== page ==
The Black Spider

Jeremias Gotthelf, trans. Susan Bernofsky

October 30, 2018 
The following is from Jeremias Gotthelf's novel, The Black Spider. In a remote Swiss village, a grandfather tells a story during a christening, a tale that portends evil at large in society and provides a vision of cosmic horror. Jeremias Gotthelf was the pen name of Albert Bitzius, a Swiss pastor and writer who used his work to communicate his reformist concerns with regard to education and the plight of the poor.
I first read Jeremias Gotthelf’s The Black Spider (Die schwarze Spinne, 1842) as an undergraduate German student in Baltimore. The book hadn’t been assigned in any of my classes, I’d just heard about it and wanted to read it, and I got around to it one weekend when I happened to be spending a quiet evening at home. Home at the time was a low-ceilinged railroad apartment in the basement of a rowhouse  at 109 W. 29th St. with bars on the windows and black linoleum floors. The room at the very center of the apartment—far from the windows at the front and the back—was the darkest place on earth, and that’s where I did my reading, curled on a ratty old sofa that had been there when I moved in, the book held in the circle of light cast by a thrift store lamp. The world was dark, I was alone, and Gotthelf’s novel about a monstrous spider sent by the devil himself to wreak havoc on mankind scared the living daylights out of me. I imagined spiders coming out of all the walls and creeping up on me. I stayed up all night reading and finished the story just before dawn, convinced I would never sleep again.
The Black Spider is the kind of book that makes it hard for you to push aside your terror. I’d always been afraid of spiders anyhow. One childhood dream I still remember 40+ years later has me trying to find my way through strange rooms in which huge spiders tower over me, ten times my height. My longstanding arachnophobia made me the perfect reader for this novel, and two decades later I was offered the opportunity to translate it. While I was working on the translation, wrestling with linguistic difficulties in sentence after sentence, the book lost its horror for me, and I could laugh about the skill with which its effects were created. But now, five years later, the book has reclaimed its power over me. The bit excerpted here comes fairly early on in the story after a woman named Christine has—heroically or foolhardily—prevented a vengeful feudal lord from destroying her village by enlisting the help of a strange little man dressed in a green huntsman’s suit. In exchange for his services, she promises an unbaptised child.

–Susan Bernofsky

In the midst of all these celebrants sat Christine, but she was oddly quiet, with flaming cheeks and dull eyes, and a strange twitching could be seen in her face. As an experienced midwife, she had been present at the birth, had assumed the role of godmother during the baptism, her insolent heart devoid of fear, but when the priest sprinkled the holy water over the child, baptizing it in the name of the holy trinity, she felt as if a glowing iron had suddenly been pressed to the spot where she had received the green man’s kiss. In sudden terror she had flinched, almost dropping the child, and since that moment the pain had not relented but instead grew more acute from hour to hour. At first she sat quietly, suppressing the pain, her newly awakened soul tormented by heavy thoughts, and her hand flying more and more frequently to the burning spot where it felt as if a poisonous wasp had alighted, thrusting its fiery barb deep into her core. But there was no wasp to shoo away, and the stings grew ever more fiery and her thoughts ever more filled with terror, and Christine began to show people her cheek, asking what they saw there, and again and again she asked, but no one saw anything at all, and soon no one was inclined to waste time inspecting Christine’s cheek. Finally she did convince an old woman to look once more, just as the cock was crowing to announce the dawn, and the old woman saw an almost invisible speck on Christine’s cheek. It’s nothing, the woman said, it’ll go away on its own, and off she walked.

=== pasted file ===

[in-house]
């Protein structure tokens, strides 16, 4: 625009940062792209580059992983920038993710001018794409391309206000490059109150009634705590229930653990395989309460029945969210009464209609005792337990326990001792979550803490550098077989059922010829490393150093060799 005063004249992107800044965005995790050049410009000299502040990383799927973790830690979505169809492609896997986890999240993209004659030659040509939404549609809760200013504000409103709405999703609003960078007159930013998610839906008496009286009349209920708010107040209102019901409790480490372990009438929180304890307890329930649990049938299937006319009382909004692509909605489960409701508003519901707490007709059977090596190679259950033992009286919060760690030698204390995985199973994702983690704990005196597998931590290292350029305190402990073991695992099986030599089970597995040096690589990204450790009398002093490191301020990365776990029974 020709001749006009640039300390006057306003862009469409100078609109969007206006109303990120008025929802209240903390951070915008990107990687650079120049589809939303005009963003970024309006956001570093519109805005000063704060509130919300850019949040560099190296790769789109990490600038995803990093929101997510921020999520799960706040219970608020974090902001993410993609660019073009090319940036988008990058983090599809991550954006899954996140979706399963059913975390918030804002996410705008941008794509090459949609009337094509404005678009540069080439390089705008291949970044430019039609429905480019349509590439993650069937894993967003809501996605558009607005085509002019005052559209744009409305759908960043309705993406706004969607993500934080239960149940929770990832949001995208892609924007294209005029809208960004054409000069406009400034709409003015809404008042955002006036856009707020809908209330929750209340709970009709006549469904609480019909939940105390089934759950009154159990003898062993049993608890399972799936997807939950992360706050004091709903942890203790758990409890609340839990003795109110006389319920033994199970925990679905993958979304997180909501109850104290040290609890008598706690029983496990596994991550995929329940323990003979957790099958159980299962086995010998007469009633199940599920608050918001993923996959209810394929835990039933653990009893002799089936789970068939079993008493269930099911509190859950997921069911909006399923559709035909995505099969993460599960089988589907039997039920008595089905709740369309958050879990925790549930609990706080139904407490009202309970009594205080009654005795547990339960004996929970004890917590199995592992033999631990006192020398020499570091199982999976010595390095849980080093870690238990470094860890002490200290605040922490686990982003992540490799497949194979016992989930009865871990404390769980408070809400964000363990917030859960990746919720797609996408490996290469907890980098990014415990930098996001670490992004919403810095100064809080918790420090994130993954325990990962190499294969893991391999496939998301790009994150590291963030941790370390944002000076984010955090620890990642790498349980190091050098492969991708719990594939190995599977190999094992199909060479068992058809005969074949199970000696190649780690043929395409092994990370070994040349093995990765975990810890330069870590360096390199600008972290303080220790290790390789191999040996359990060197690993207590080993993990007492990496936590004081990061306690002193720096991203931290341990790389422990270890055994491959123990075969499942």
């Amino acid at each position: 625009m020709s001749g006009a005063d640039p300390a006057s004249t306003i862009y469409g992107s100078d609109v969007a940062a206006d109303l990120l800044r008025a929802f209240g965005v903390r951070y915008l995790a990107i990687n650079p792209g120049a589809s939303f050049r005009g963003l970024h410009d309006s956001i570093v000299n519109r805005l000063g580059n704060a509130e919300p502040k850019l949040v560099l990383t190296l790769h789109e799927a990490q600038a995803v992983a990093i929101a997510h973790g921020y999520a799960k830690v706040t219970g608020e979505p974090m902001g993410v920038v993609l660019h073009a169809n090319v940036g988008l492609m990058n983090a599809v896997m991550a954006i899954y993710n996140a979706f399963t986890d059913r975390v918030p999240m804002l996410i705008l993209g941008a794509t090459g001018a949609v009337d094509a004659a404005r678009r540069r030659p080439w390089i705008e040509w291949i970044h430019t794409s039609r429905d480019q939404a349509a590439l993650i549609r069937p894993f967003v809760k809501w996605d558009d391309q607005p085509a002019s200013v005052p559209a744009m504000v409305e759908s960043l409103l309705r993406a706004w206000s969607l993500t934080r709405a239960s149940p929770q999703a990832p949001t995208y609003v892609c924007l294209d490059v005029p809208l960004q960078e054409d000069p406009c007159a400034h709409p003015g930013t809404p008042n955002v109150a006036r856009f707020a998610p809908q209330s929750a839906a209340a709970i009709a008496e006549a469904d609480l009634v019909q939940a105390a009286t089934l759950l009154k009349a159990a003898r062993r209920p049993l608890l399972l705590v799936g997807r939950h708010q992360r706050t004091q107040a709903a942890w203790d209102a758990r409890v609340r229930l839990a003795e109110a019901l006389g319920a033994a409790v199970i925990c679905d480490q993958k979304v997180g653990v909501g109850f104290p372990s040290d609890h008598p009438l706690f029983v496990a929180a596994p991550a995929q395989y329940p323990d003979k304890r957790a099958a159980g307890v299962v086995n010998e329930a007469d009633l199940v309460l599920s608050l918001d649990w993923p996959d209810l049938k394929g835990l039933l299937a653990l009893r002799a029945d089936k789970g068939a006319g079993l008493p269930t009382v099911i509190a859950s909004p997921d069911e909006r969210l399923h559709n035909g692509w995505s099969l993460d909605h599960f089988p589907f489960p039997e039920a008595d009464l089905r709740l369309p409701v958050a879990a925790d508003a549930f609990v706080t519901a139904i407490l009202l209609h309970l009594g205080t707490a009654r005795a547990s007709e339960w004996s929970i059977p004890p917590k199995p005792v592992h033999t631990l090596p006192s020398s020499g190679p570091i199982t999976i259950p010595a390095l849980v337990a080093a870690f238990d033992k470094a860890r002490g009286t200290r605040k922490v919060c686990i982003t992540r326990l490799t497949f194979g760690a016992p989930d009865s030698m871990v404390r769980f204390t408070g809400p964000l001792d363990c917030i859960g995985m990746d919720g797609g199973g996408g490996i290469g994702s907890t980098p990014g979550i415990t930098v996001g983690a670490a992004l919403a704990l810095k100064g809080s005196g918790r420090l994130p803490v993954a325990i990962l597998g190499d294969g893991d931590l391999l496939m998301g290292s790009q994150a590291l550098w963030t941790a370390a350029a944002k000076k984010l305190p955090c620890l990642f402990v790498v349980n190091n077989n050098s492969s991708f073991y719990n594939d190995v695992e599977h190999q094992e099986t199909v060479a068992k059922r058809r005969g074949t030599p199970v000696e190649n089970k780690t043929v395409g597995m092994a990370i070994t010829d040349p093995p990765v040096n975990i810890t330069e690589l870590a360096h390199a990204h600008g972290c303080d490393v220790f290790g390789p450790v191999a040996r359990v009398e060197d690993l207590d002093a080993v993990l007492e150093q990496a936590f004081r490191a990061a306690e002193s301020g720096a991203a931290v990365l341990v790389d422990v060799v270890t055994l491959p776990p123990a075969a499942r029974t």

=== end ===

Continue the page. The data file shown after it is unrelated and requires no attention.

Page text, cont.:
Christine tried to comfort herself, saying it was nothing, it would soon go away; but the pain did not let up, and imperceptibly the speck grew, and soon everyone could see it and asked about the black dot on her face. No one thought much of it, but their words were like barbs driven into her heart, awakening the heavy thoughts once more, and again and again she was forced to remember that this was the very spot where the green man had kissed her, and that the same burning pain that had flashed through all her limbs at the moment of the kiss now burned and gnawed at her without respite. Sleep abandoned her, and everything she ate tasted of fire. Agitated, she went here, went there, seeking comfort and finding none, for the pain continued to sharpen, and the black dot grew larger and blacker, isolated dark streaks radiated from it, and at the edge of the spot that was closest to her mouth a bump had risen.